And alongside the rich visuals is Krzysztof Komeda’s jaunty score that lends the film a sense of carnival and menace, two elements that are that the heart of this caustic satire (which would look terrific if it were adapted for the stage like Polanski’s follow-up film, Dance of the Vampires). Watch for Jacqueline (billed as Jackie) Bisset, briefly on screen in one of her earliest roles.

THE CRITERION COLLECTION RELEASE
• Restored high-definition digital transfer, approved by director Roman Polanski, with uncompressed monaural soundtrack
Two Gangsters and an Island: the 23-minute 2003 Blue Underground documentary (23min) about the making of the film, featuring interviews with Polanski, producers Gene Gutowski and Tony Tenser, and cinematographer Gilbert Taylor. Also participating are production designer Voyek, continuity Dee Vaughn and actor William Franklyn
• Archive TV interview with Polanski from 1967 (this is a fascinating insight into the young director’s cinematic vision about alienation, sex and his genuine dislike for the bourgeoisie)
• Theatrical trailers
• Plus, booklet featuring an essay by film critic David Thompson

 

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Paranoiac! (1962) | Oliver Reed is in high spirits in the vintage Hammer chiller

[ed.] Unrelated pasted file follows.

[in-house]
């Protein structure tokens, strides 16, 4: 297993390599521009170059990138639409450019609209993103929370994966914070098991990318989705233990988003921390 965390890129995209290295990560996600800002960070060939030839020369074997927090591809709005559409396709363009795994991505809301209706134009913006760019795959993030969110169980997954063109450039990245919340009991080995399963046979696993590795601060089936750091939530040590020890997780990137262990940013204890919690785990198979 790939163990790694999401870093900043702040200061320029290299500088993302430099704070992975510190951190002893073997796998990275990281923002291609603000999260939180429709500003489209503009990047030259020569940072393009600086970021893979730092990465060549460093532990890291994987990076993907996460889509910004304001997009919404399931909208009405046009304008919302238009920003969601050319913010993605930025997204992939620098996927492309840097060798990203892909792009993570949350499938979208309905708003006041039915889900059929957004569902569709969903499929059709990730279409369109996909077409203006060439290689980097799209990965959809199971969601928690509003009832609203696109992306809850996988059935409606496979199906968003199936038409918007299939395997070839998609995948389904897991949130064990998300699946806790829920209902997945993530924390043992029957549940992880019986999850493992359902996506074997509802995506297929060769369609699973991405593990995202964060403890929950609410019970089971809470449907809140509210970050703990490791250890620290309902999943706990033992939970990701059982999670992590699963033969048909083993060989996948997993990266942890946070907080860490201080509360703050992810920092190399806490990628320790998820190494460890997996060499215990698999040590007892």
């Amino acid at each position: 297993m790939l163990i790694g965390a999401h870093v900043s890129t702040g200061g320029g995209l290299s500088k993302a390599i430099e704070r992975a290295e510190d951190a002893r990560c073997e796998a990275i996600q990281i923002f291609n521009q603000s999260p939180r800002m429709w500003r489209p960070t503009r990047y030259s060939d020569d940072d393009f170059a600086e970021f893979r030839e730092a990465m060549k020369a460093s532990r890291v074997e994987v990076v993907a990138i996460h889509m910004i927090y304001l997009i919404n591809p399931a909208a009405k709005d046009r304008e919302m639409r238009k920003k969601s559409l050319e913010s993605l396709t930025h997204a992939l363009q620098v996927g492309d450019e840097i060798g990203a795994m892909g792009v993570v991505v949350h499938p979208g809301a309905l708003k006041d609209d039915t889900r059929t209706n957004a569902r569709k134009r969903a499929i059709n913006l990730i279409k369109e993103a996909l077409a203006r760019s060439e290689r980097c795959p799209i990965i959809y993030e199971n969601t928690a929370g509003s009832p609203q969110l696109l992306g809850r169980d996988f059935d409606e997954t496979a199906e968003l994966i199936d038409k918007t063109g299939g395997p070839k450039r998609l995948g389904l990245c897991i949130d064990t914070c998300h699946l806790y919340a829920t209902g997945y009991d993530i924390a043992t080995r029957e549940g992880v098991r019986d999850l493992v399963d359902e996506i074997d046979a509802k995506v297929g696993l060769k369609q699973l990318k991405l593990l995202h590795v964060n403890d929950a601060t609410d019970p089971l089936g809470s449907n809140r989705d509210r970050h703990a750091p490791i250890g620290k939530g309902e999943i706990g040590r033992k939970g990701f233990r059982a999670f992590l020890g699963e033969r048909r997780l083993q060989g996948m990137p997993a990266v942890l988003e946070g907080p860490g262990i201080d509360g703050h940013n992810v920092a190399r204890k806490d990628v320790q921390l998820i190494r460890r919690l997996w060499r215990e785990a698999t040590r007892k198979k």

Paranoiac (1962)Legendary hellraiser Oliver Reed may be better remembered for his drinking antics than his acting credits, but I think a reappraisal of the spirited thespian’s cinematic roles is long overdue – especially after watching this 2010 release from Eureka Entertainment.

Paranoiac (1962)

Having made his name in Hammer’s Curse of the Werewolf in 1961 after a string of minor roles – including playing a camp chorus boy in The League of Gentlemen – and five years short of achieving stardom as Bill Sikes’ in Oliver!, Reed gives a terrifically OTT turn in 1962’s Paranoiac! – the third of Hammer’s psychological thrillers to be penned by Jimmy Sangster (The Curse of Frankenstein).


Loosely adapted from a 1949 crime novel by Brat Farrar, this Psycho-inspired chiller sees Reed take on the role of the greedy, egotistical Simon Ashby, the spoilt heir to a family fortune. Janette Scott (of Day of the Triffids fame) is his mentally fragile sister Eleanor, while Sheila Burrell plays aunt Harriett, who acts as the siblings’ guardian following the death of their parents. With the family fortune about to be split, Simon psychologically tortures his sister in a bid to have her declared unfit. But his plans come royally unstuck when his supposedly dead brother Tony (Alexander Davion) returns home…


Paranoiac (1962)

Twists and turns abound in this gripping chiller that fuses an Agatha Christie-type mystery with gothic horror scares – particularly a ‘what the Hell’ moment involving the family chapel, a wheezing organ and a very creepy masked figure – and adding a dash of fratricide, incest and insanity for good measure.

Paranoiac (1962)

As the deranged Simon, Reed is a stand out and the scenes where he is drinking and lashing out are weirdly prophetic. Making his directorial debut is Oscar-winning cinematographer Freddie Francis, who has a real eye for creating scenes of suspense – helped greatly by the eerie lighting and the stunning Dorset locations.